Texas - As early as today, lawmakers will begin considering bills that aim to better meet the needs of students in Texas.
Although last week the Texas Education Commissioner released details about what the new school accountability system might look like, he also acknowledged that the legislature is considering several bills that would make additional changes.
Several bills under consideration by the legislature would sharply reduce the number of STAAR tests students must take.
Another bill takes a direct shot at the Texas Education Agency and at Pearson, the company that produces the STAAR exams.
House bill 2836 would require that the tests be checked for validity by "an entity that is independent of the agency."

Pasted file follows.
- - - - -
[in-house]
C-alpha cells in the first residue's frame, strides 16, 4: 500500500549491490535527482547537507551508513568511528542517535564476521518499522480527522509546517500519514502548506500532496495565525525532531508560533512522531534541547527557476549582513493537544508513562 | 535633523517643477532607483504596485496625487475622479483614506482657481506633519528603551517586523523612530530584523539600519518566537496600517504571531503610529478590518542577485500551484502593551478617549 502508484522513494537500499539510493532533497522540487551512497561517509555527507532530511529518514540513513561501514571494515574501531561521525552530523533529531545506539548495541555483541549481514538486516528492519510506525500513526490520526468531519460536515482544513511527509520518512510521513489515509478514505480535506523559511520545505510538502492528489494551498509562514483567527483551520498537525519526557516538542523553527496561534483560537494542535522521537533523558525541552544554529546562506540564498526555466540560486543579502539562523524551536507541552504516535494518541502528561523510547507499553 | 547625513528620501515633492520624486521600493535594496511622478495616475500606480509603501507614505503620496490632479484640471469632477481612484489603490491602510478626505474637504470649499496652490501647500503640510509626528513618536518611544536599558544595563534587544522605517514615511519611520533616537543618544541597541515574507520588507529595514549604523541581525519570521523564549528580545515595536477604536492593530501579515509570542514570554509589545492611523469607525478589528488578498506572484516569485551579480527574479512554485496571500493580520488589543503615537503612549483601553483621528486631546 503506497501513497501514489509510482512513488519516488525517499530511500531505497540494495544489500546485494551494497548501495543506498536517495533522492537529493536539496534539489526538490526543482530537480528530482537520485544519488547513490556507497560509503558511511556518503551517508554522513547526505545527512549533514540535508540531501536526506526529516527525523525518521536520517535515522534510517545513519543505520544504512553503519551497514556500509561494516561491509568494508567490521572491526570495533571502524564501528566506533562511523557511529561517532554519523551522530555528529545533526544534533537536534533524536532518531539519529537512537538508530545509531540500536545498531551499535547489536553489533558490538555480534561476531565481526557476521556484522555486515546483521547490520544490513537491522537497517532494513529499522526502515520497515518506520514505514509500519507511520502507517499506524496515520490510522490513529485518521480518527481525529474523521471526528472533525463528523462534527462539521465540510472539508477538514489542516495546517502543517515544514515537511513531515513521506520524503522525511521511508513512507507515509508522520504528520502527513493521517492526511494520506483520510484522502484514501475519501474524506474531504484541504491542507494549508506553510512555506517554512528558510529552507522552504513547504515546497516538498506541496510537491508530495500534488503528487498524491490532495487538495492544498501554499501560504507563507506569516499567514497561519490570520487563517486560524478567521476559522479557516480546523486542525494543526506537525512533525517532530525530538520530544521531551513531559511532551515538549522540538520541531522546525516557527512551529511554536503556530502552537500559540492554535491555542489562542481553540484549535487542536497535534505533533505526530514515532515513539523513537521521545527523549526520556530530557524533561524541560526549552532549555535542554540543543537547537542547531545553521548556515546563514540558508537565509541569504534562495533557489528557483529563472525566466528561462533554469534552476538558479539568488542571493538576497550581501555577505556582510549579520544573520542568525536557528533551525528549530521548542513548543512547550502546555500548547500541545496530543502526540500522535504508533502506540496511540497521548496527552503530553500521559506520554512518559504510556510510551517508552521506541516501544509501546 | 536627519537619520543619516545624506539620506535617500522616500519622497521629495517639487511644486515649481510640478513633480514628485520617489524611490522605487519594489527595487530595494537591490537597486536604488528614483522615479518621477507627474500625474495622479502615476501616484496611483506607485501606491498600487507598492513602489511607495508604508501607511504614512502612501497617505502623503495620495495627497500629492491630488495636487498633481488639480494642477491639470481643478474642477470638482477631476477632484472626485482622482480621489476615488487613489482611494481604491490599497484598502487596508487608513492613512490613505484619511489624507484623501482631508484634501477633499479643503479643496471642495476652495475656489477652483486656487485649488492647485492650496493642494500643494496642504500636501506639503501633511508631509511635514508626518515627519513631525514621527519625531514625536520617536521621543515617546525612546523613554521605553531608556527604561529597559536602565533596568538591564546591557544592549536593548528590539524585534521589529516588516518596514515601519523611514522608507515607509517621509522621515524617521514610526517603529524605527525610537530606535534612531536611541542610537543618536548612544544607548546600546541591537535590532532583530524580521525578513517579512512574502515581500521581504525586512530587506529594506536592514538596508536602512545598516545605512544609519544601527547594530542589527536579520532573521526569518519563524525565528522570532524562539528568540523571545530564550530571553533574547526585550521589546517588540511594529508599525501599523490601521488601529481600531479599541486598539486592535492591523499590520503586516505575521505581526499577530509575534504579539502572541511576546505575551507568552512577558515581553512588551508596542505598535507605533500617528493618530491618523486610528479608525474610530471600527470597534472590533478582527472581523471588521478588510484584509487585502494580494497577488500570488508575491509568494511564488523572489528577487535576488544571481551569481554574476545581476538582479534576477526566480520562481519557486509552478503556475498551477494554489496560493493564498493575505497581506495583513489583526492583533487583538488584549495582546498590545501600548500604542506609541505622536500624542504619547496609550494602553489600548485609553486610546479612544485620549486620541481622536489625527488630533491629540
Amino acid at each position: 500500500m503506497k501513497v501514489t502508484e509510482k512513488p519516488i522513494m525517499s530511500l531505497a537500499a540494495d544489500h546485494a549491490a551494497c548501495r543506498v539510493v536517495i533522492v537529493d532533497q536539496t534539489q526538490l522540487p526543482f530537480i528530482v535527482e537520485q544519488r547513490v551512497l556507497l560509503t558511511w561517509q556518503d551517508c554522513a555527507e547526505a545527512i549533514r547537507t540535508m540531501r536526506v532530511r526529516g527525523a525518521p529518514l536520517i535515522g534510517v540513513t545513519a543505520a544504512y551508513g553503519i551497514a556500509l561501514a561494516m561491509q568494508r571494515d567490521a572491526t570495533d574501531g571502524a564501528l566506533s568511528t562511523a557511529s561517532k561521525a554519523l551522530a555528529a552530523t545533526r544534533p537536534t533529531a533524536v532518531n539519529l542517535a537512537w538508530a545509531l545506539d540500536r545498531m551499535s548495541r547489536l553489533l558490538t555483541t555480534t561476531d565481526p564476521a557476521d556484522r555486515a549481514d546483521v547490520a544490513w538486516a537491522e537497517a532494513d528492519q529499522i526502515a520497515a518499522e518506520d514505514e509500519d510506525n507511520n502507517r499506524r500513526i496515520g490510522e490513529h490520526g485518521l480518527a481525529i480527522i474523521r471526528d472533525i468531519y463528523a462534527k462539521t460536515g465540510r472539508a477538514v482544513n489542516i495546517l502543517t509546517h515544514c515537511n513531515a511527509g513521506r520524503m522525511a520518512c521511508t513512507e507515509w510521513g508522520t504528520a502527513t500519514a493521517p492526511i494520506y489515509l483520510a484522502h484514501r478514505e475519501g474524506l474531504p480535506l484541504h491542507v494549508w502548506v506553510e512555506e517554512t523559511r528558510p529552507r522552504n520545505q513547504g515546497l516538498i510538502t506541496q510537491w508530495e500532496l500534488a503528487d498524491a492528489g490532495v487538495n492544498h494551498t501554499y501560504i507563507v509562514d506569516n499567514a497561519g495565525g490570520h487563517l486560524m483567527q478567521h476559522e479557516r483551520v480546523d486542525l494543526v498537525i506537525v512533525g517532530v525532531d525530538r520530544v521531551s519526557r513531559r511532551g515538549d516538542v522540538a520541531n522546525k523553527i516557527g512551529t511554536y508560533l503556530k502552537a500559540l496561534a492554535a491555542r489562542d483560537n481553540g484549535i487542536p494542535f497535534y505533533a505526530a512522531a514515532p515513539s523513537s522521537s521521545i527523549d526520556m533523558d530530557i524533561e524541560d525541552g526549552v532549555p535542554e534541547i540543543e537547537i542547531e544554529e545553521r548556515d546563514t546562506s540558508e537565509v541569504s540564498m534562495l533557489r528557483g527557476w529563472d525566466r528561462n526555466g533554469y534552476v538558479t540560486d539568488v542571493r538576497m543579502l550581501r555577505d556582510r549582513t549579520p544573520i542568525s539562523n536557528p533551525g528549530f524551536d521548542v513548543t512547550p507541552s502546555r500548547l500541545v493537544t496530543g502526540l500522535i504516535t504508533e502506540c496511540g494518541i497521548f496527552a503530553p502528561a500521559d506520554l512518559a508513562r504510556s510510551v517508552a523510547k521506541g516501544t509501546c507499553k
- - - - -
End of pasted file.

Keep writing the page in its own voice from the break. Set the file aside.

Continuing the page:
The old accountability system assigned a single rating for every school and district: exemplary, recognized, academically acceptable, or academically unacceptable.
In 2011, more than 20 schools in the Texas Panhandle were rated academically unacceptable.
The new system aims to focus on the performance of all students in the school or district, without looking at race, ethnicity and economic sub-groups as factors.
As well as not allow one problem area to drag down the entire rating for a school or district.